International
Tables for
Crystallography
Volume B
Reciprocal space
Edited by U. Shmueli

International Tables for Crystallography (2010). Vol. B, ch. 1.3, p. 93   | 1 | 2 |

Section 1.3.4.4.3.5. Molecular-envelope transforms via Green's theorem

G. Bricognea

aGlobal Phasing Ltd, Sheraton House, Suites 14–16, Castle Park, Cambridge CB3 0AX, England, and LURE, Bâtiment 209D, Université Paris-Sud, 91405 Orsay, France

1.3.4.4.3.5. Molecular-envelope transforms via Green's theorem

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Green's theorem stated in terms of distributions (Section 1.3.2.3.9.1[link]) is particularly well suited to the calculation of the Fourier transforms [\bar{{\scr F}}[\chi_{U}]] of indicator functions. Let f be the indicator function [\chi_{U}] and let S be the boundary of U (assumed to be a smooth surface). The jump [\sigma_{0}] in the value of f across S along the outer normal vector is [\sigma_{0} = -1], the jump [\sigma_{\nu}] in the normal derivative of f across S is [\sigma_{\nu} = 0], and the Laplacian of f as a function is (almost everywhere) 0 so that [T_{\Delta f} = 0]. Green's theorem then reads:[\eqalign{ \Delta (T_{f}) &= T_{\Delta f} + \sigma_{\nu}\delta_{(S)} + \partial_{\nu} [\sigma_{0} \delta_{(S)}]\cr &= -\partial_{\nu} [\delta_{(S)}].}]

The function [e_{{\bf H}}({\bf X}) = \exp (2\pi i{\bf H} \cdot {\bf X})] satisfies the identity [\Delta e_{{\bf H}} = - 4\pi^{2} \|{\bf H}\|^{2} e_{{\bf H}}]. Therefore, in Cartesian coordinates:[\eqalign{\bar{F} [\chi_{U}] ({\bf H}) &= \langle T_{\chi_{U}}, e_{{\bf H}}\rangle\cr &= - {1 \over 4\pi^{2} \|{\bf H}\|^{2}} \langle T_{\chi_{U}}, \Delta e_{{\bf H}}\rangle\cr &= - {1 \over 4\pi^{2} \|{\bf H}\|^{2}} \langle \Delta (T_{\chi_{U}}), e_{{\bf H}}\rangle \quad \quad [\hbox{Section } 1.3.2.3.9.1(a)]\cr &= - {1 \over 4\pi^{2} \|{\bf H}\|^{2}} \langle - \partial_{\nu} [\delta_{(S)}], e_{{\bf H}}\rangle\cr &= - {1 \over 4\pi^{2} \|{\bf H}\|^{2}} \int\limits_{S} \partial_{\nu} e_{{\bf H}} \,{\rm d}^{2} S \quad \quad [\hbox{Section } 1.3.2.3.9.1(c)]\cr &= - {1 \over 4\pi^{2} \|{\bf H}\|^{2}} \int\limits_{S} 2\pi i{\bf H} \cdot {\bf n} \exp (2\pi i{\bf H} \cdot {\bf X}) \hbox{ d}^{2} S,}]i.e.[\bar{{\scr F}}[\chi_{U}] ({\bf H}) = {1 \over 2\pi i\|{\bf H}\|^{2}} \int\limits_{S} {\bf H} \cdot {\bf n} \exp (2\pi i{\bf H} \cdot {\bf X}) \hbox{ d}^{2} S,]where n is the outer normal to S. This formula was used by von Laue (1936)[link] for a different purpose, namely to calculate the transforms of crystal shapes (see also Ewald, 1940[link]). If the surface S is given by a triangulation, the surface integral becomes a sum over all faces, since n is constant on each face. If U is a solid sphere with radius R, an integration by parts gives immediately:[\eqalign{{1 \over \hbox{vol} (U)} \bar{{\scr F}}[\chi_{U}] ({\bf H}) &= {3 \over X^{3}} [\sin X - X \cos X]\cr &\phantom{[X - X \cos X]} \hbox{with } X = 2\pi \|{\bf H}\| R.}]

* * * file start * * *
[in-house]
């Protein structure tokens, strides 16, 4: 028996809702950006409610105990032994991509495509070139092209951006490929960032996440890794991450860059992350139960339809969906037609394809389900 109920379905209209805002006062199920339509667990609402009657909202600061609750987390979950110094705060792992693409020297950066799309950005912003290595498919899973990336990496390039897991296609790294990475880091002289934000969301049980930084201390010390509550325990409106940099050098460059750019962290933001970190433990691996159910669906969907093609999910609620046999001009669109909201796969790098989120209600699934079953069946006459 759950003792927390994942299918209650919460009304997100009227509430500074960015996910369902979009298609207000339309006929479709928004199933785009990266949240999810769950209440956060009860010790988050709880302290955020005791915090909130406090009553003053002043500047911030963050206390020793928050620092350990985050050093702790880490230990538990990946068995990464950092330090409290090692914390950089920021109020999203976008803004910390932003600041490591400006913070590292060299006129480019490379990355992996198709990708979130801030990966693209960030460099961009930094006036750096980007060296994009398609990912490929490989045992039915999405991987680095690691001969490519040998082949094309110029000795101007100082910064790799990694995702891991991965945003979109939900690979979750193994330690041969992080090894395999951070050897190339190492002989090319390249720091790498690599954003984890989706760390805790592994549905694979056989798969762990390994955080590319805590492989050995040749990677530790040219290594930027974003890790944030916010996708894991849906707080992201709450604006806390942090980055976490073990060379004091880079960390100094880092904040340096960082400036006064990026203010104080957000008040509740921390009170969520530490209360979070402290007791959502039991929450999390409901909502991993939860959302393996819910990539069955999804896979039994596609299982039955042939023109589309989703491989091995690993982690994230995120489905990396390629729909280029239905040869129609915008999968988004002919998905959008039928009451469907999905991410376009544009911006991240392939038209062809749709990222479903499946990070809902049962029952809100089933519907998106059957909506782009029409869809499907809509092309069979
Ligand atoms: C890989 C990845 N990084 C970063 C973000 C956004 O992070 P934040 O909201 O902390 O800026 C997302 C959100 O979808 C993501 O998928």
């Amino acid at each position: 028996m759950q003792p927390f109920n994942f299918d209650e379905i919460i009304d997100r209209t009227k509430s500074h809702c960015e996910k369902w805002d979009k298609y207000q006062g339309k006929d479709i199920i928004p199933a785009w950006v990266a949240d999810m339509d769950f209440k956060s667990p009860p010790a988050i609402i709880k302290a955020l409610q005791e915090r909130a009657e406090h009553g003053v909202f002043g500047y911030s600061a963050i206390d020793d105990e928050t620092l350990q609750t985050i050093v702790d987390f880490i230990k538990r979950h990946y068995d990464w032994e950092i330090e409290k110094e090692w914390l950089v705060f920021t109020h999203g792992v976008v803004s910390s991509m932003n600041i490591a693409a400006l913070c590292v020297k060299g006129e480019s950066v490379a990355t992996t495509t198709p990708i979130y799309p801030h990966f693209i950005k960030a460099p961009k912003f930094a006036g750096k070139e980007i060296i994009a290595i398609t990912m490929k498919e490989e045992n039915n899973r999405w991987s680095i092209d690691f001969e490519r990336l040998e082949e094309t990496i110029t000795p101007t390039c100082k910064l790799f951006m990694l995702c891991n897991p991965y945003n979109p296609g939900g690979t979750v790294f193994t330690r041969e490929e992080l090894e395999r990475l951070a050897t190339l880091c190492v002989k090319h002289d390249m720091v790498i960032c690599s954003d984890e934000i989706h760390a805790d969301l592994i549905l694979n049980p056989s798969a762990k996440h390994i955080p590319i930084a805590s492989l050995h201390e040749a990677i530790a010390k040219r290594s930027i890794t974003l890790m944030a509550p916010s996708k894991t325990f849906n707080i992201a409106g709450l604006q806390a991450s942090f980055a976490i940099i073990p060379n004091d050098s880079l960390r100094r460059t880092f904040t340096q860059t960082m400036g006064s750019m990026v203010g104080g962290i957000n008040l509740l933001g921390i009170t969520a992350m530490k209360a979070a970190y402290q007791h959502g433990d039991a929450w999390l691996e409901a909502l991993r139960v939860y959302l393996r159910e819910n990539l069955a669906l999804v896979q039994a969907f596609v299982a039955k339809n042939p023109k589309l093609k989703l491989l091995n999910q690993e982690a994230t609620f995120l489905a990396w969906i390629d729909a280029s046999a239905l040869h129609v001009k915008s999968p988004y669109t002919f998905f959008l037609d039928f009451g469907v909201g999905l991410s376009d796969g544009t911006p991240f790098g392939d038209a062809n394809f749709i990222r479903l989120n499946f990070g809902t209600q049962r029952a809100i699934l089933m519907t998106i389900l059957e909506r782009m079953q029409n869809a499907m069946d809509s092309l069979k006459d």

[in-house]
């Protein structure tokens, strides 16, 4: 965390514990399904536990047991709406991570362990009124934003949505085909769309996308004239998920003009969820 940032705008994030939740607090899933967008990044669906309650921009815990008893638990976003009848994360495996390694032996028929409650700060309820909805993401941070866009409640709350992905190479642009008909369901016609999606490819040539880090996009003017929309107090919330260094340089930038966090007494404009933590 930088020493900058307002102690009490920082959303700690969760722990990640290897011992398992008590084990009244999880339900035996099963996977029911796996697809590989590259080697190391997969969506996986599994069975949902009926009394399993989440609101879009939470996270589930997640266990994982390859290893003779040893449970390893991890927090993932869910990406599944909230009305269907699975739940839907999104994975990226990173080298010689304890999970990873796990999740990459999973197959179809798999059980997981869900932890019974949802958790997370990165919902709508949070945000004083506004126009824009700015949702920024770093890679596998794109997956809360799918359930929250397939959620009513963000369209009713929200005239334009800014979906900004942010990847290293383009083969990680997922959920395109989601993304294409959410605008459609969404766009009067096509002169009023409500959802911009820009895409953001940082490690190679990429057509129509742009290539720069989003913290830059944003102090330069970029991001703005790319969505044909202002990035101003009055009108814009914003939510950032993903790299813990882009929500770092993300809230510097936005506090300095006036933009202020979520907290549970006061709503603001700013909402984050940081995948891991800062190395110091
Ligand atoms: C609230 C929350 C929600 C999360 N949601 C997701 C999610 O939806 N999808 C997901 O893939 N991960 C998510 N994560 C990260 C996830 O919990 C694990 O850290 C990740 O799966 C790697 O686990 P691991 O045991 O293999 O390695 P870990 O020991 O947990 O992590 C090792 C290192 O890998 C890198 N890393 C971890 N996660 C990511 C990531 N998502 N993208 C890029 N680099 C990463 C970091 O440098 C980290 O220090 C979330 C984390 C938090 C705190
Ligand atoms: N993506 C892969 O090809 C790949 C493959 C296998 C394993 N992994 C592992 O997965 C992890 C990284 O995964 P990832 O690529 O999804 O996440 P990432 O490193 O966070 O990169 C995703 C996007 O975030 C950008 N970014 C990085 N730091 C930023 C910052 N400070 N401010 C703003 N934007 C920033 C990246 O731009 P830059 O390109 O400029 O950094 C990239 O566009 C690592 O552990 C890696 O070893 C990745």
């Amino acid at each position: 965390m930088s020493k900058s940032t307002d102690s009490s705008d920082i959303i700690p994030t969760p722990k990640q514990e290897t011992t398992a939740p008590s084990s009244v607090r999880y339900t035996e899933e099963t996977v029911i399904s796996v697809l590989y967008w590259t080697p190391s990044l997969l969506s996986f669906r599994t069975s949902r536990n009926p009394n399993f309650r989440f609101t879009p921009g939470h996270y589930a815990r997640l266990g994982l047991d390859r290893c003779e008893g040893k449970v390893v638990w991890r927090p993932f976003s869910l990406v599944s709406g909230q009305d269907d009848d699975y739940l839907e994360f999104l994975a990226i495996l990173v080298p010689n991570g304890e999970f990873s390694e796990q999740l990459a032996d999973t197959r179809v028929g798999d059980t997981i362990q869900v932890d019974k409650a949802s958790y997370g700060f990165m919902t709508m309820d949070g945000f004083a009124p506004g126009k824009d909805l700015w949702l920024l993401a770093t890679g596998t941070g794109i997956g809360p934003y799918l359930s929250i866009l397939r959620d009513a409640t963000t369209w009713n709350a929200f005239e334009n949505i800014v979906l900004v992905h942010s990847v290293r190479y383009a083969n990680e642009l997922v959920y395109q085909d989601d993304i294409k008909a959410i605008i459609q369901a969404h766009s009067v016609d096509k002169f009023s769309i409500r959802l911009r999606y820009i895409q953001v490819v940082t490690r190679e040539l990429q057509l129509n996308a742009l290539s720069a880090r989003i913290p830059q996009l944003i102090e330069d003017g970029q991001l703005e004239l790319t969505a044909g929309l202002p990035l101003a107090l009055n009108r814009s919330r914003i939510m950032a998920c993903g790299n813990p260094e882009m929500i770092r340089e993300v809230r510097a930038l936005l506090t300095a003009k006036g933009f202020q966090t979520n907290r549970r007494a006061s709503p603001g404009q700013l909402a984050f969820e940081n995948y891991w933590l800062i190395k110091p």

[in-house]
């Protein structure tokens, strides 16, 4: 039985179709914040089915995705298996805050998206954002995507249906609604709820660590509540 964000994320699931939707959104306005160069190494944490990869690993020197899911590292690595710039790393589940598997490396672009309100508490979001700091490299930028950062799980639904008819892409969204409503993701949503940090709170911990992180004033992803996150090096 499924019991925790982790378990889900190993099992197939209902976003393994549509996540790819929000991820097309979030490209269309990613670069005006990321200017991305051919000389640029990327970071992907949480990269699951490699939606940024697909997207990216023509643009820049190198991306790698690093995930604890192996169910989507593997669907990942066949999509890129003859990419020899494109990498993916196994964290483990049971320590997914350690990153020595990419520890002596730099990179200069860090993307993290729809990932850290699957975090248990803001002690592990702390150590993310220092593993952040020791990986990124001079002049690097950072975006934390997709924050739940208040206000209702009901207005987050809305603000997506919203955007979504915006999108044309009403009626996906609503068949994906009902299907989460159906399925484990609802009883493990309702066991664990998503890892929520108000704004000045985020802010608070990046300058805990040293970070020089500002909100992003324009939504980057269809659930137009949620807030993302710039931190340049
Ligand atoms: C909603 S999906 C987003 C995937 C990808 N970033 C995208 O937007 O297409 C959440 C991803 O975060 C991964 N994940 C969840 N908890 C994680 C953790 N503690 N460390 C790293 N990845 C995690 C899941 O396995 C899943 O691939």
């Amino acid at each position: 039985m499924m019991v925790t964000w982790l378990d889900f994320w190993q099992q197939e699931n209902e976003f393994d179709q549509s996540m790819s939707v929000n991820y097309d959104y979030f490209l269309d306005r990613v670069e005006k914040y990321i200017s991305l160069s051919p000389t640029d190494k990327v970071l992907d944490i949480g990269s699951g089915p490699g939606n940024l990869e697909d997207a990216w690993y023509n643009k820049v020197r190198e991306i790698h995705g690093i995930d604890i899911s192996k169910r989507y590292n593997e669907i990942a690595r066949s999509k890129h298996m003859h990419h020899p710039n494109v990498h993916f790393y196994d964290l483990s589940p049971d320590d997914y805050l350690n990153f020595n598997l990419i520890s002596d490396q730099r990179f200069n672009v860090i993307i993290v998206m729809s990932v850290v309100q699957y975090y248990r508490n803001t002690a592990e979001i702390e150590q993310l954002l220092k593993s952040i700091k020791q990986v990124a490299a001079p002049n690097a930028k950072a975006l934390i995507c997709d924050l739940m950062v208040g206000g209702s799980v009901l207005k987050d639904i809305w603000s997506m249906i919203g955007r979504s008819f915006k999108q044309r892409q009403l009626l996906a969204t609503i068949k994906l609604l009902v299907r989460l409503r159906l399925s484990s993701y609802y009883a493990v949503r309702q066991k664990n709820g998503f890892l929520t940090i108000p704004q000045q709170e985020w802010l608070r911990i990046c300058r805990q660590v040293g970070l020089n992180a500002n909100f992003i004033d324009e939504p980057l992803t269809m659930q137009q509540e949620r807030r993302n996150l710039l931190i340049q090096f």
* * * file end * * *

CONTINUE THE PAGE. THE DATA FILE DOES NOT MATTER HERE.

References

Ewald, P. P. (1940). X-ray diffraction by finite and imperfect crystal lattices. Proc. Phys. Soc. London, 52, 167–174.
Laue, M. von (1936). Die aüssere Form der Kristalle in ihrem Einfluss auf die Interferenzerscheinungen an Raumgittern. Ann. Phys. (Leipzig), 26, 55–68.








































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